October 6, 2006
Coastal Bend farm cooperative turns to biofuel
technologies to secure future
By Bobby Horecka
Clarence Chopelas remembers well the day the cotton crops dried up in his part of South Texas.
But unlike this year's drought-parched fields, the problem then had nothing to do with the weather. Rather, another foe dealt a deadly blow to the area's cotton industry in 1966. The tiny town of Tynan was overwhelmed by boll weevils, Chopelas recalls.
"People were spraying a crop 12 or 13 times a season," he said. "It got where you couldn't afford to raise a crop."
So they found another way to earn their living, a better way to apply their skills as growers to make a profit.
That spirit is still alive and well today as they face their latest challenges. Tynan looks to become home of one of the first completely cooperative-owned biodiesel refineries in Texas. With building set to begin in the spring of 2007, they plan to use locally produced crops to fuel their farms.
"That's really how the idea was born," said Bee County Farmers Coop Manager Darwin Anderson. "We needed other options to make farming a viable business for our members."
When you consider the limits of world markets and demands, efficiency in production methods and this year, drought, making a buck for what you grow can prove daunting for most any farmer, Anderson said.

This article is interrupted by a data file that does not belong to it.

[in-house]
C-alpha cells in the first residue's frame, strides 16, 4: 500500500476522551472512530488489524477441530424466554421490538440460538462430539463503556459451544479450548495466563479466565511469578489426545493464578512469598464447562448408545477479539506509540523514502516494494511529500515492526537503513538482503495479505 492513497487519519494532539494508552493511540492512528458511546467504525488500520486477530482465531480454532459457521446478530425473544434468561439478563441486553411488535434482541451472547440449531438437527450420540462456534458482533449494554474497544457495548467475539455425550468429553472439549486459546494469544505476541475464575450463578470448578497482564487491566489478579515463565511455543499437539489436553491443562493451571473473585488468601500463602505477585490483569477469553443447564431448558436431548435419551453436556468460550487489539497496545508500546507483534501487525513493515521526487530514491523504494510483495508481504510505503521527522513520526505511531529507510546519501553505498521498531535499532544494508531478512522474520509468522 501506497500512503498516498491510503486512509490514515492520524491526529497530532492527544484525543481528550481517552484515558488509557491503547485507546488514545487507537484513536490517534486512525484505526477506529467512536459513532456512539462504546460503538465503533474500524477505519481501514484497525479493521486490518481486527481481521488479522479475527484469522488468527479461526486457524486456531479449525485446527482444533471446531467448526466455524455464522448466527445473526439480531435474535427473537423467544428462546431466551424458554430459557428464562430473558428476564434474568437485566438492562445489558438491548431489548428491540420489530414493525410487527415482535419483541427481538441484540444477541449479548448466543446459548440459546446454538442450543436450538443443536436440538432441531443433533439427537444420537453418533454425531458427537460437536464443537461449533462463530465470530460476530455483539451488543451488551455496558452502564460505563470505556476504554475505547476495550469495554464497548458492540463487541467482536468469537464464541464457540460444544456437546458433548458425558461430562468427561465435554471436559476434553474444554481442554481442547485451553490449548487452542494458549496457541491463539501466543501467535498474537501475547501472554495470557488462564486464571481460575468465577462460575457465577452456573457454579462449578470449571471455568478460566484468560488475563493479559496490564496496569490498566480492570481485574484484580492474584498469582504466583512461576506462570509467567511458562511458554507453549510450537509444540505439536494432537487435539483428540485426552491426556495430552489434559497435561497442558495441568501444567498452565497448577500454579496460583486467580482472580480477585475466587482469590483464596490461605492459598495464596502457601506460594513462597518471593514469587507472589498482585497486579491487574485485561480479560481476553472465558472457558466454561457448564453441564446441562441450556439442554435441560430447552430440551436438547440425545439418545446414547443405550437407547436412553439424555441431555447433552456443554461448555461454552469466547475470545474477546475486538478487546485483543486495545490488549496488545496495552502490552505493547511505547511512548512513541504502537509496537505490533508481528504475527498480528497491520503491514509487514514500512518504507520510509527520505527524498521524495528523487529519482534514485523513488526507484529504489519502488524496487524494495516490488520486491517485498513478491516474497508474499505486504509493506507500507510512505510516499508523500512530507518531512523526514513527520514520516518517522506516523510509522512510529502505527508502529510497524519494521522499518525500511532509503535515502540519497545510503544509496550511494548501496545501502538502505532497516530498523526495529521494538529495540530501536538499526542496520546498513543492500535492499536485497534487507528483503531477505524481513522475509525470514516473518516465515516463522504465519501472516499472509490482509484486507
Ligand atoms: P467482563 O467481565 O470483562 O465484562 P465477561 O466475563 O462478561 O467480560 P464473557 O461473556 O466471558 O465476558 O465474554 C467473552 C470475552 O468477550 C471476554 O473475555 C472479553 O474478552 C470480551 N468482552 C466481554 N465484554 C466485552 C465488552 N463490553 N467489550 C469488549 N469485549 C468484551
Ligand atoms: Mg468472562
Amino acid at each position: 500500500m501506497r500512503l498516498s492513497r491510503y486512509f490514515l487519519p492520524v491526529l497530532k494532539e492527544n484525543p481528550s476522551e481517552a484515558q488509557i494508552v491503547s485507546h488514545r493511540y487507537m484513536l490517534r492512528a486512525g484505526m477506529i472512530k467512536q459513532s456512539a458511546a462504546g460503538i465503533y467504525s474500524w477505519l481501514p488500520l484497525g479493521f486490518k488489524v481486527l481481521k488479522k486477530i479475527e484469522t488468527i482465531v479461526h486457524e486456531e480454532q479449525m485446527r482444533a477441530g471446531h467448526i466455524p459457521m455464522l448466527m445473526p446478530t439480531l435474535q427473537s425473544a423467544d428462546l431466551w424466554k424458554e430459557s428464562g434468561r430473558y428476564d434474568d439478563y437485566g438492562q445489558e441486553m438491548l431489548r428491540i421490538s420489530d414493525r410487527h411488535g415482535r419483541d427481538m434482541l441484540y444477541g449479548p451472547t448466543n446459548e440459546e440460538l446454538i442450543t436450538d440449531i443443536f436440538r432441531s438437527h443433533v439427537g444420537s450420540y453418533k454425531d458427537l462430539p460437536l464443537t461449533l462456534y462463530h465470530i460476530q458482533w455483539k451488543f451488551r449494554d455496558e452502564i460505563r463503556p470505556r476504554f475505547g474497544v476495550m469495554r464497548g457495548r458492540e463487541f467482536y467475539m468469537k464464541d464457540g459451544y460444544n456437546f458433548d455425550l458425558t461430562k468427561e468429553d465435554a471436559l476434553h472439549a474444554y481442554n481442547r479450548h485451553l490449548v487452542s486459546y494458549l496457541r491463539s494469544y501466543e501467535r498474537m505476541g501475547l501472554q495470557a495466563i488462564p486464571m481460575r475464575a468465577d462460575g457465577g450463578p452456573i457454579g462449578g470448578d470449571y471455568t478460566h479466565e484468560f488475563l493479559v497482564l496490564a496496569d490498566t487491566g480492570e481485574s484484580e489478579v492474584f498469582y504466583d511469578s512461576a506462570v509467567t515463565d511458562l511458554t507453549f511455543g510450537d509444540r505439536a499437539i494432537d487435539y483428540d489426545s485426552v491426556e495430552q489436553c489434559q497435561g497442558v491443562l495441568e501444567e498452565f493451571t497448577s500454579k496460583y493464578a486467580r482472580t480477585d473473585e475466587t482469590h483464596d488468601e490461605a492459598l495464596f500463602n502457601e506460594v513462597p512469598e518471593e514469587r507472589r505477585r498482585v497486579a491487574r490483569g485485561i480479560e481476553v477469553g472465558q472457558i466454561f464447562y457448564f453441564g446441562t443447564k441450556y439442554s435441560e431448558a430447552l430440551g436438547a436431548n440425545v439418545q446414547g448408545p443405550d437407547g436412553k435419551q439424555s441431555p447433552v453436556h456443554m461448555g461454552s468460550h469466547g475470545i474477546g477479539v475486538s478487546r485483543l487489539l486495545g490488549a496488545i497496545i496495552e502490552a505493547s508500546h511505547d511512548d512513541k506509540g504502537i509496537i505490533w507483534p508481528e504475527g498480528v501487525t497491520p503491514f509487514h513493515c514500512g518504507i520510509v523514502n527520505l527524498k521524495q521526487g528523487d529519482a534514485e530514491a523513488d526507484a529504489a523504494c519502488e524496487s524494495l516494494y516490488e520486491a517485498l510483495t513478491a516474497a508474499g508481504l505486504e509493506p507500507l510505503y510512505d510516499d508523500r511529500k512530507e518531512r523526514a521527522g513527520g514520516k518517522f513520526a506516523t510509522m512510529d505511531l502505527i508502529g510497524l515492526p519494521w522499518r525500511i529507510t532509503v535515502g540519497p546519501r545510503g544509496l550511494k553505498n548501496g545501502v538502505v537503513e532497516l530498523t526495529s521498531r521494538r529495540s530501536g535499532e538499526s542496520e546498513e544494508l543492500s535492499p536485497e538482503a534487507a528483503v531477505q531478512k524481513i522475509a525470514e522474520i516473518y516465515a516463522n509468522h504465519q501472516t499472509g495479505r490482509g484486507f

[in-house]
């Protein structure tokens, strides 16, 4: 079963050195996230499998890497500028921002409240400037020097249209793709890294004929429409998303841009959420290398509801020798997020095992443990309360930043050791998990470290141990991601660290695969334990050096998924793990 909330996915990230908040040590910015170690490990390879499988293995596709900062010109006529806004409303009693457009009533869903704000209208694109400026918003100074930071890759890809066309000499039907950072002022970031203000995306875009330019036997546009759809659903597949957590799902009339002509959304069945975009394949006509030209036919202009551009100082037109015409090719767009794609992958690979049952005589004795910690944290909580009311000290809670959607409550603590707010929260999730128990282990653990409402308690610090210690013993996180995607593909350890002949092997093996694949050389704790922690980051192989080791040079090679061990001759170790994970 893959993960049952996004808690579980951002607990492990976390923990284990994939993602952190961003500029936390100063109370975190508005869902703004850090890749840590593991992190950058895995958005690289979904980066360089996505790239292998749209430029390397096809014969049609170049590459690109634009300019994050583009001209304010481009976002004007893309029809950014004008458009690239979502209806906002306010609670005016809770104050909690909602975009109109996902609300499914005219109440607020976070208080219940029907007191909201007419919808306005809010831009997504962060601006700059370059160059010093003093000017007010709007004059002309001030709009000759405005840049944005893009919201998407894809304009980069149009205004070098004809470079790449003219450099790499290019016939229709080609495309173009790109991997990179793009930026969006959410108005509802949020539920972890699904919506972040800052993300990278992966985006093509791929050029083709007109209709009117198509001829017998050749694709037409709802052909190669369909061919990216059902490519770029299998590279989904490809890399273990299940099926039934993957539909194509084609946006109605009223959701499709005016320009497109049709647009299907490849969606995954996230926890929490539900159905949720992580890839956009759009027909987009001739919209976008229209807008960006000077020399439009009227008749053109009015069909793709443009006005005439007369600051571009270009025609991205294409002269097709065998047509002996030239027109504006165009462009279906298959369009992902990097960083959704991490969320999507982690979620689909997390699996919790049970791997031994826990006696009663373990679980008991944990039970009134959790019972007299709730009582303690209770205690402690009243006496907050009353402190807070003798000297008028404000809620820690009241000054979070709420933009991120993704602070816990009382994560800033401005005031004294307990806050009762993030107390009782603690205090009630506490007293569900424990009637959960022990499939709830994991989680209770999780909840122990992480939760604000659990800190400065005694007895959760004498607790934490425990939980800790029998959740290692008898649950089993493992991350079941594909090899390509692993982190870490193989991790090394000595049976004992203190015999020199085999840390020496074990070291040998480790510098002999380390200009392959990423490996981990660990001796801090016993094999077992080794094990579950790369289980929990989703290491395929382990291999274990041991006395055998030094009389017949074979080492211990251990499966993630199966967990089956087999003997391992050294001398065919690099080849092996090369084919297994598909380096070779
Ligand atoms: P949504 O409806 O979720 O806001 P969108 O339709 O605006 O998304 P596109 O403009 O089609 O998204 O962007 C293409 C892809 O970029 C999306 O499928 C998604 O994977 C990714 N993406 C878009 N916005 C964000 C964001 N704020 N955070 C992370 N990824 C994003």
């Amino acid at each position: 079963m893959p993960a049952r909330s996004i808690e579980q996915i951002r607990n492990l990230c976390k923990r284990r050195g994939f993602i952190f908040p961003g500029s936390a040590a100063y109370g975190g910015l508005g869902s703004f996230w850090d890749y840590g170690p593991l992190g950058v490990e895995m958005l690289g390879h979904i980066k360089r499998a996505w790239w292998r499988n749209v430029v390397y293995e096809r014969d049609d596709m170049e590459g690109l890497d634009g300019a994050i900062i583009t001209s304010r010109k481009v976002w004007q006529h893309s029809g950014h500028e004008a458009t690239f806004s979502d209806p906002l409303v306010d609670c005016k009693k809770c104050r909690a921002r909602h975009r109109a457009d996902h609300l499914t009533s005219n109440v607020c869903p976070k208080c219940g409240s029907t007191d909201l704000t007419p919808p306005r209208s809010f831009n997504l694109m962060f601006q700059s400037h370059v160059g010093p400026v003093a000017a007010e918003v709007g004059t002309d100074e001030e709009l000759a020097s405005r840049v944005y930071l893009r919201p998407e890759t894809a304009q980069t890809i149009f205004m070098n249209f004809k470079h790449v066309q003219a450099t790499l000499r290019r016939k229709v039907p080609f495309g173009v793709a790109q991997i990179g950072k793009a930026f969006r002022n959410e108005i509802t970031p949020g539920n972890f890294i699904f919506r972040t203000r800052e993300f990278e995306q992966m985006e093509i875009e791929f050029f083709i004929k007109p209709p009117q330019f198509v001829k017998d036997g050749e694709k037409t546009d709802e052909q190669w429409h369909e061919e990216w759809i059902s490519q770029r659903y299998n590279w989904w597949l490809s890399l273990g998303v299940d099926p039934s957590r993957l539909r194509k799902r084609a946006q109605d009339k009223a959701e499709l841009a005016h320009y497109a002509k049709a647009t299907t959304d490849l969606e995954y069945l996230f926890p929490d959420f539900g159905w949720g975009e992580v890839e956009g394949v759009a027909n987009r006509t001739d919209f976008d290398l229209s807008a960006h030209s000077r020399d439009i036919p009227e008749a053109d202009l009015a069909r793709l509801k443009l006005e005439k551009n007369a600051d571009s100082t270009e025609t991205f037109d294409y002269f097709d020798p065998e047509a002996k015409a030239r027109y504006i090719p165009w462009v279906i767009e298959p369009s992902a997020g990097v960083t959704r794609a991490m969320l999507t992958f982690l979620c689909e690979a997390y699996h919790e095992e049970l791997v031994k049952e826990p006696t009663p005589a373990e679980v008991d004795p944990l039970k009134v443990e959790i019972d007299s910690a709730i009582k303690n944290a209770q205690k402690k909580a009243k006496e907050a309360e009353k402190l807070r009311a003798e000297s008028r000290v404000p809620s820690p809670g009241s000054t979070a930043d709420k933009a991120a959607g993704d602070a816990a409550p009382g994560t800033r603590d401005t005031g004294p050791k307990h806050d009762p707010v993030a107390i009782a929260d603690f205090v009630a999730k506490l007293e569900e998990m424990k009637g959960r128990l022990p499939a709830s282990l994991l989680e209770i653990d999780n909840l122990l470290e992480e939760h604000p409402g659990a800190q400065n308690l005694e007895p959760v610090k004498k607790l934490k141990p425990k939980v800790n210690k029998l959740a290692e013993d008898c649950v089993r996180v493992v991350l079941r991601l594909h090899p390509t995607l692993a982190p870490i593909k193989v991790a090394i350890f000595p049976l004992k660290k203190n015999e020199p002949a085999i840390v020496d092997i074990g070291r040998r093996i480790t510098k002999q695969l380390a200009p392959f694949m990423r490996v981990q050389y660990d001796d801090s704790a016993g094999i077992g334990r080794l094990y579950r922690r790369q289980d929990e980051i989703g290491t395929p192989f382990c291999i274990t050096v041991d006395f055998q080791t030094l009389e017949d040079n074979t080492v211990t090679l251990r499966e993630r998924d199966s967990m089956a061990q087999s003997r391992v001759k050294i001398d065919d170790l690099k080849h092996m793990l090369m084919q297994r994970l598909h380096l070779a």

So they turned to a newly emerging enterprise, one they're hoping will turn the tide for farmers all along the Coastal Bend.
Anderson is definitely no stranger to agribusiness operations, having worked as a former county agent and longtime area cooperative manager. So when he hired on in Tynan a few years back, expectations were high.
"My board challenged me to make this cooperative profitable, so I began looking at ways to enhance the value of our grain elevators," Anderson said.
The problem, however, came in farming itself.
Crop prices have hung at the same level for decades now, while productions costs soared.
Although boll weevils had killed off cotton in the area for several years, the crop made a comeback after the boll weevil dwindled with regional eradication efforts.
Still, the co-op had sold its gin long ago. Starting it back up not only required lots of capital but also ran in direct competition with a half dozen privately owned gins in the county.
"So he (Anderson) put the plow in the ground and came up with something we never considered before," said Chopelas, a lifelong Bee County farmer and Farm Bureau leader, as well as a former president of the cooperative.
The plan was to set up a seed press in one of the existing elevator components and produce oils that could later be refined into homegrown biodiesel. Considering such operations produce a lot of leftover material, Anderson also drew up plans to gather the scraps and make cattle feed.
The raw product after press can offer a steady and nutritious feed supply. With a little processing, Anderson said they could also produce pellets and range cubes.
With a little help from private consultants, the Bee County Economic Development Corp., and a local banker, Anderson drew up the necessary business plans and began securing investments.
By 2010, Anderson says he hopes to be producing 1.5 million gallons of biodiesel annually for use by cooperative members, as well as others wanting to purchase fuel.